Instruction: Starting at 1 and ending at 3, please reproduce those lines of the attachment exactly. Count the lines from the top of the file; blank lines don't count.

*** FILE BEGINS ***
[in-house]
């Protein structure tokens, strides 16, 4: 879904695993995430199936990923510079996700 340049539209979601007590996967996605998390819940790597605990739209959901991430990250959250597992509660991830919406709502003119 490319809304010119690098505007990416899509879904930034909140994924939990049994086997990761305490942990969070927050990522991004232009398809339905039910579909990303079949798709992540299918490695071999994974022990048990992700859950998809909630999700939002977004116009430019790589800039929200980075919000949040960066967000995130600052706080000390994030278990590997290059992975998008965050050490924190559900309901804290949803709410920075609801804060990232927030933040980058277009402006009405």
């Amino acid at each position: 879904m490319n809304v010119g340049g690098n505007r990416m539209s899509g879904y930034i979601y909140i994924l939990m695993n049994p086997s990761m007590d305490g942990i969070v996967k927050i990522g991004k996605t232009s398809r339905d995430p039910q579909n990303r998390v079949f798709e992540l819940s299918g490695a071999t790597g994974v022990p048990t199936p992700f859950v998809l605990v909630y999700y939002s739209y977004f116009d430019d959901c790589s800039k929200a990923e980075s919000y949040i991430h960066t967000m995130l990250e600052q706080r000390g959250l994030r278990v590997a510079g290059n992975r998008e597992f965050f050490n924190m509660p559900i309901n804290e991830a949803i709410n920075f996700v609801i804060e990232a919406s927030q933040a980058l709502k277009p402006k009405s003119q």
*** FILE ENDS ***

[in-house]
């Protein structure tokens, strides 16, 4: 879904695993995430199936990923510079996700 340049539209979601007590996967996605998390819940790597605990739209959901991430990250959250597992509660991830919406709502003119 490319809304010119690098505007990416899509879904930034909140994924939990049994086997990761305490942990969070927050990522991004232009398809339905039910579909990303079949798709992540299918490695071999994974022990048990992700859950998809909630999700939002977004116009430019790589800039929200980075919000949040960066967000995130600052706080000390994030278990590997290059992975998008965050050490924190559900309901804290949803709410920075609801804060990232927030933040980058277009402006009405």
């Amino acid at each position: 879904m490319n809304v010119g340049g690098n505007r990416m539209s899509g879904y930034i979601y909140i994924l939990m695993n049994p086997s990761m007590d305490g942990i969070v996967k927050i990522g991004k996605t232009s398809r339905d995430p039910q579909n990303r998390v079949f798709e992540l819940s299918g490695a071999t790597g994974v022990p048990t199936p992700f859950v998809l605990v909630y999700y939002s739209y977004f116009d430019d959901c790589s800039k929200a990923e980075s919000y949040i991430h960066t967000m995130l990250e600052q706080r000390g959250l994030r278990v590997a510079g290059n992975r998008e597992f965050f050490n924190m509660p559900i309901n804290e991830a949803i709410n920075f996700v609801i804060e990232a919406s927030q933040a980058l709502k277009p402006k009405s003119q």